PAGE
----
If pitchers pivot foot lands in front of rubber, hes allowed to take the throw to 1B without penalty, but if it lands behind the rubber after the jump, and pitcher fakes to 1B, its a balk.

Am I Understanding you correctly,  sir??

 No. A jump turn is always considered a move from the rubber. 

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6 hours ago, Nic said:

If pitchers pivot foot lands in front of rubber, hes allowed to take the throw to 1B without penalty, but if it lands behind the rubber after the jump, and pitcher fakes to 1B, its a balk.

Am I Understanding you correctly,  sir??

As Matt said, it's always a move from the rubber. Landing point of the pivot foot is irrelevant. A feint to 1B can only occur when F1 steps off the rubber first, then he may throw or fake.  When it's virtually all one motion, like a jump turn, a throw must be made to 1B. Some naive coaches and F1's, when they jump turn and don't throw and a balk is called,  like to try to argue F1's pivot foot landed behind the rubber and not a balk...Not true. . 

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7 hours ago, Nic said:

If pitchers pivot foot lands in front of rubber, hes allowed to take the throw to 1B without penalty, but if it lands behind the rubber after the jump, and pitcher fakes to 1B, its a balk.

Am I Understanding you correctly,  sir??

Here's how I teach it: to disengage properly, F1 must lift his pivot foot, move it directly backward behind the rubber in a step, and place it behind (not on) the rubber. When it touches the ground, he is disengaged. If he is disengaging legally, we do not get too technical about completing the disengagement prior to separating the hands—that can happen at about the same time (for example, to feint a throw to 1B). In order to earn the "right" to feint to 1B, F1 must legally disengage.

If both feet move before he is completely disengaged, then F1 is not legally disengaging. Thus, we have a "move from the rubber," and if he is playing on a runner at 1B he must throw there. We will accordingly assess whether the free foot has satisfied the requirements of "stepping directly to the base."

Some coaches who don't fully understand the pitching restrictions believe that F1 can execute a jump turn and feint, provided that he lands behind the rubber. That move does not satisfy the requirements of legal disengagement.

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Guest Jeff

 

18 hours ago, blue23ll said:

I am having trouble visualizing how a RH pitcher could throw to first without moving his pivot foot

RH pitcher is in stretch and has come to a set position.  Let's say feet are right next to each other, or just a bit offset - pointing directly at 3B.  With right foot remaining in position, engaged with rubber, the pitcher starts rotating the left foot counter-clockwise.  As he rotes the left foot counter-clockwise, the foot also begins to travel toward 1B.  When the left foot finally plants, the feet have opened up to an angle of about 135 degrees - so right foot is still pointing at 3B, left foot is pointing half way between home and 1B, and body is basically facing home plate.  At the point the left foot is planted, the pitcher now begins his throw to 1B, causing his right foot to disengage from the rubber.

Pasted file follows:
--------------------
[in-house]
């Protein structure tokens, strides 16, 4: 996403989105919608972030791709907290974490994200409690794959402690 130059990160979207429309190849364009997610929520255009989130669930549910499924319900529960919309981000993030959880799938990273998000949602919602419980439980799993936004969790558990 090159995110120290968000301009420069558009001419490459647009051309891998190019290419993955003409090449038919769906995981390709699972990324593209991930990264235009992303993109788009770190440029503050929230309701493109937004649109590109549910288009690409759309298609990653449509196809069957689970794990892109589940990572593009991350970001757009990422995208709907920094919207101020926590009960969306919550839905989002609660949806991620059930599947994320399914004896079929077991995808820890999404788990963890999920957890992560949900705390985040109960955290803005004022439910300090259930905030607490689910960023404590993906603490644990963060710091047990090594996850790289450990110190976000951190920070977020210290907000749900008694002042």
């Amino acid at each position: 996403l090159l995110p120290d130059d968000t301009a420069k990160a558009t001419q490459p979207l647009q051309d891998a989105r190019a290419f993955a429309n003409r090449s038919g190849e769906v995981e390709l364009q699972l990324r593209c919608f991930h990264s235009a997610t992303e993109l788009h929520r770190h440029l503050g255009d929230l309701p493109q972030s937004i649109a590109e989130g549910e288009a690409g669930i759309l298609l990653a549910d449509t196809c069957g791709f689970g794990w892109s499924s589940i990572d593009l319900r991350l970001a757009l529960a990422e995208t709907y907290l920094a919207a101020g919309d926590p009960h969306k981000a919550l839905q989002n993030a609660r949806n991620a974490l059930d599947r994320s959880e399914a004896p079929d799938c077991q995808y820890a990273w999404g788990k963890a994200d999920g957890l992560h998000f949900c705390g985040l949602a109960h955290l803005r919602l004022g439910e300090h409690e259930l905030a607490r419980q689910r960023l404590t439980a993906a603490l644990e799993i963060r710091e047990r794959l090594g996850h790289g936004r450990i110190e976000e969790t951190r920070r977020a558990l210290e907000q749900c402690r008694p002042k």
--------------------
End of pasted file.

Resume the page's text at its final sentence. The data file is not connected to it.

I'm not saying it was pretty - but definitely did not require an EMT.

 

Thanks again for all the insight.

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1 hour ago, johnnyg08 said:

He has to gain distance and direction with his free foot or left foot in this case. There's no mention of a step in the OP. 

 

Try doing it without stepping.  Not gonna happen. 

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4 minutes ago, Rich Ives said:

Try doing it without stepping.  Not gonna happen. 

Disagree. But I do think that if you and I saw a video of the play in question, we would agree on the legality of the play. 

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1 hour ago, Guest Jeff said:

 

RH pitcher is in stretch and has come to a set position.  Let's say feet are right next to each other, or just a bit offset - pointing directly at 3B.  With right foot remaining in position, engaged with rubber, the pitcher starts rotating the left foot counter-clockwise.  As he rotes the left foot counter-clockwise, the foot also begins to travel toward 1B.  When the left foot finally plants, the feet have opened up to an angle of about 135 degrees - so right foot is still pointing at 3B, left foot is pointing half way between home and 1B, and body is basically facing home plate.  At the point the left foot is planted, the pitcher now begins his throw to 1B, causing his right foot to disengage from the rubber.  

I'm not saying it was pretty - but definitely did not require an EMT.

 

Thanks again for all the insight.

Jim Evans demonstrates this move in his balk video.  It's awkward, but a legal move.

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2 hours ago, Guest Jeff said:

 

RH pitcher is in stretch and has come to a set position.  Let's say feet are right next to each other, or just a bit offset - pointing directly at 3B.  With right foot remaining in position, engaged with rubber, the pitcher starts rotating the left foot counter-clockwise.  As he rotes the left foot counter-clockwise, the foot also begins to travel toward 1B.  When the left foot finally plants, the feet have opened up to an angle of about 135 degrees - so right foot is still pointing at 3B, left foot is pointing half way between home and 1B, and body is basically facing home plate.  At the point the left foot is planted, the pitcher now begins his throw to 1B, causing his right foot to disengage from the rubber.  

I'm not saying it was pretty - but definitely did not require an EMT.

 

Thanks again for all the insight.

So he stepped.Legal. Doable.

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1 hour ago, johnnyg08 said:

Disagree. But I do think that if you and I saw a video of the play in question, we would agree on the legality of the play. 

The comment I responded to was about throwing without stepping.  Try it. Ain't gonna happen.